DAYTON, OH (May 10, 2018) – On Sunday, June 3, 2018 at 3 p.m. in the Dayton Art Institute, the Dayton Philharmonic Orchestra will present Serenades with Strings, the fourth and final concert in the 2017-2018 Chamber Series. Dayton Philharmonic Artistic Director and Conductor Neal Gittleman and violinists Aurelian Opera, William Manley, Katherine Ballester, and Nick Naegele, along with harpsichordist Alan Kimbrough and other players with the Dayton Philharmonic Orchestra, all take the stage of the newly renovated Mimi and Stuart Rose Auditorium for a delightful afternoon of music. DPAA’s Innovation Partner for the 2017-2018 The Great Ones Season is DP&L Foundation—Powering Innovation in the Performing Arts.
The concert opens with Brandenburg Concerto No. 3, one of Bach’s greatest and most perfect instrumental pieces. Although it is often played by full string orchestras, it was originally written for 11 soloists (three violinists, three violists, three cellists, one bassist, one harpsichordist), and that is the way that the DPO will be performing the piece this afternoon. One of the fun features of the concerto is its seemingly truncated second movement—just two chords. Bach’s intent was for the harpsichordist, presumably Johann Sebastian himself, to improvise a cadenza to lead from the end of the first movement to the beginning of the finale. That cadenza ends with the two chords that appear in the score. The spotlight on this piece will shine on DPO harpsichordist Alan Kimbrough as he performs the cadenza of his choosing with this work.
At the end of last season, the DPO performed a post-modern take on Mozart’s Requiem created by a team of composers who call themselves Sleeping Giant. For this concert, the DPO musicians will perform an innovative work by Robert Honstein, one of the six Sleeping Giant composers. “‘Night Scenes from the Ospedale’ is the first of Robert’s pieces that I had ever heard,” said DPO Artistic Director and Conductor Neal Gittleman. “I was completely taken in by its strange beauty and the incredible aural atmospheres he creates.” The Ospedale of the title is the hospital/school/convent in Venice where Antonio Vivaldi worked. He wrote many of his famous concertos there, including his beloved “The Four Seasons,” for the girls of the Ospedale’s school to perform. Honstein’s idea with “Night Scenes” was to create vivid atmospheric modern-day music that would weave in and out of selected Vivaldi concertos. Perhaps the idea is to imagine Vivaldi lying awake at night, considering the music he was writing against the strange noises of the Venetian night.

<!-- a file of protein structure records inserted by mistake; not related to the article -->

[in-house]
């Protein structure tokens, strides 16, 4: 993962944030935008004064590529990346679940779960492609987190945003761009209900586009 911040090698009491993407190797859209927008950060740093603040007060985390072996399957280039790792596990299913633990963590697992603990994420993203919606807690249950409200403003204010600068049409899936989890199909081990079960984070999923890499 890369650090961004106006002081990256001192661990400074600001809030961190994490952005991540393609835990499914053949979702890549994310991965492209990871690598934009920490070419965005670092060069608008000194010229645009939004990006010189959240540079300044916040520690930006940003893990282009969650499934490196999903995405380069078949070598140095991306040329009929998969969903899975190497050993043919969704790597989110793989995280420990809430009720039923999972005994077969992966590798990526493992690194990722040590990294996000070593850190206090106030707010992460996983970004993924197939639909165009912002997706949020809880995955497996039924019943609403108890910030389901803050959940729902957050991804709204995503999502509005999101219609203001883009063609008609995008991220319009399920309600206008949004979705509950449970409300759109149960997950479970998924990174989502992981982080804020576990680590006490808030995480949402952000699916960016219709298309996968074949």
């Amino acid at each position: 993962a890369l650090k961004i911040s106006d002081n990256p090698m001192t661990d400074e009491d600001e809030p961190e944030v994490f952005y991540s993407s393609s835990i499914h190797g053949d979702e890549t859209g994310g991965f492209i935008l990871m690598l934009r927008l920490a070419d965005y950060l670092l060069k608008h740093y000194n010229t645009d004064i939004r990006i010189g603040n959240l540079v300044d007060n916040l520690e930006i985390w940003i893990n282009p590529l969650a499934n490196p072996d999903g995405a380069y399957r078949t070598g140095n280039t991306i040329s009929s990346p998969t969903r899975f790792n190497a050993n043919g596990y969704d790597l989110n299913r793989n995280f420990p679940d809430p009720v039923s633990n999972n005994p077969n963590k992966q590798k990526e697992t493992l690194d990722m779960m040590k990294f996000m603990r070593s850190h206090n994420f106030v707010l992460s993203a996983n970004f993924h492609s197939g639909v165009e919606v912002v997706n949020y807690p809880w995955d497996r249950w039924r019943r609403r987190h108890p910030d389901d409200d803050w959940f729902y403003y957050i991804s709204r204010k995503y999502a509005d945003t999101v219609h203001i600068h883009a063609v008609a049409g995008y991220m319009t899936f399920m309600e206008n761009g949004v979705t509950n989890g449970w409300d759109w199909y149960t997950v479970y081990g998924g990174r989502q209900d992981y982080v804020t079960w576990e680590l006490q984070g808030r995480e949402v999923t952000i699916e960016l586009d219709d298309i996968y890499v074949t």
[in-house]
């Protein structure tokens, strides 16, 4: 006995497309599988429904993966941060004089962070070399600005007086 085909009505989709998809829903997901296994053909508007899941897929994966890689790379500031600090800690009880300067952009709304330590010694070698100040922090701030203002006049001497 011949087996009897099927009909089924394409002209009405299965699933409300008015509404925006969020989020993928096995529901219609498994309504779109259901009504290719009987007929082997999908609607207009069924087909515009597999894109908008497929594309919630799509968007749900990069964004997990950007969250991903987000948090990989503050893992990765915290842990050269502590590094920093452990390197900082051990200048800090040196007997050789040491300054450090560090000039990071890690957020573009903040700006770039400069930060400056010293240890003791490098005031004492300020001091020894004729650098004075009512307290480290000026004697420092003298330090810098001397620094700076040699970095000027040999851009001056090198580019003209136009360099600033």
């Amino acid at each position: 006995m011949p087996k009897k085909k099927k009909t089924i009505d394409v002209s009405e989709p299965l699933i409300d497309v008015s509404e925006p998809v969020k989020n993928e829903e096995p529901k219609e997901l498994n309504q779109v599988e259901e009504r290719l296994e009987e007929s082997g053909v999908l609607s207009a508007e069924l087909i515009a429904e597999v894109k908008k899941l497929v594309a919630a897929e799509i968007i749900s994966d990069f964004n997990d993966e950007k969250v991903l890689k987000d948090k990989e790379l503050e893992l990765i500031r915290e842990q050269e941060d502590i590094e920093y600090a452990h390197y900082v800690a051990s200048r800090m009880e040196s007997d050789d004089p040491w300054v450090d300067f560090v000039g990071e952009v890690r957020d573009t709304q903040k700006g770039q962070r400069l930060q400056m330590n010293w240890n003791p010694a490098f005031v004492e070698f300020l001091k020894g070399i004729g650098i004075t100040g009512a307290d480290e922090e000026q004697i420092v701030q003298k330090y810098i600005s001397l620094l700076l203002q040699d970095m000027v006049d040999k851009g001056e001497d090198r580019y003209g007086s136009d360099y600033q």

Honstein leaves it up to the conductors and the orchestras who perform his work to choose which Vivaldi works to place between his movements in “Night Scenes.” Maestro Gittleman has chosen a short String Sinfonia and the famous Concerto for Four Violins and String Orchestra. DPO violinists Aurelian Oprea, William Manley, Katherine Ballester, and Nick Naegele will play the four solo parts. Honstein’s five movements–Barcarolle, Lament, Nocturne, Whispers, and Before Dawn–use many unusual string techniques to generate eerie and beautiful sound effects, and he has created several short YouTube videos to show players how to make some of these more strange and beautiful sounds with their instruments.
The afternoon closes with one of the gems of the 19th-century string repertoire– Dvořák’s String Serenade. It is a beautiful, tuneful piece that is full of happiness. Maestro Gittleman beams, “It has been one of my favorite pieces forever, but we haven’t played it at the DPO in almost 20 years. Time to fix that!”
To shine a light on more of the nuances of these works, Larry Coressel from Discover Classical WDPR 88.1 will give a pre-concert talk beginning at 2:30 p.m.
Tickets for Serenades with Strings are $22 for adults and $14 for students and children, and all tickets are General Admission Seating. Tickets are available at Ticket Center Stage (937) 228-3630 or online at www.daytonperformingarts.org. Senior, teacher and military discounts are available at the box office. For more information on this concert or on other upcoming performances by Dayton Philharmonic, Dayton Opera and Dayton Ballet, visit www.daytonperformingarts.org.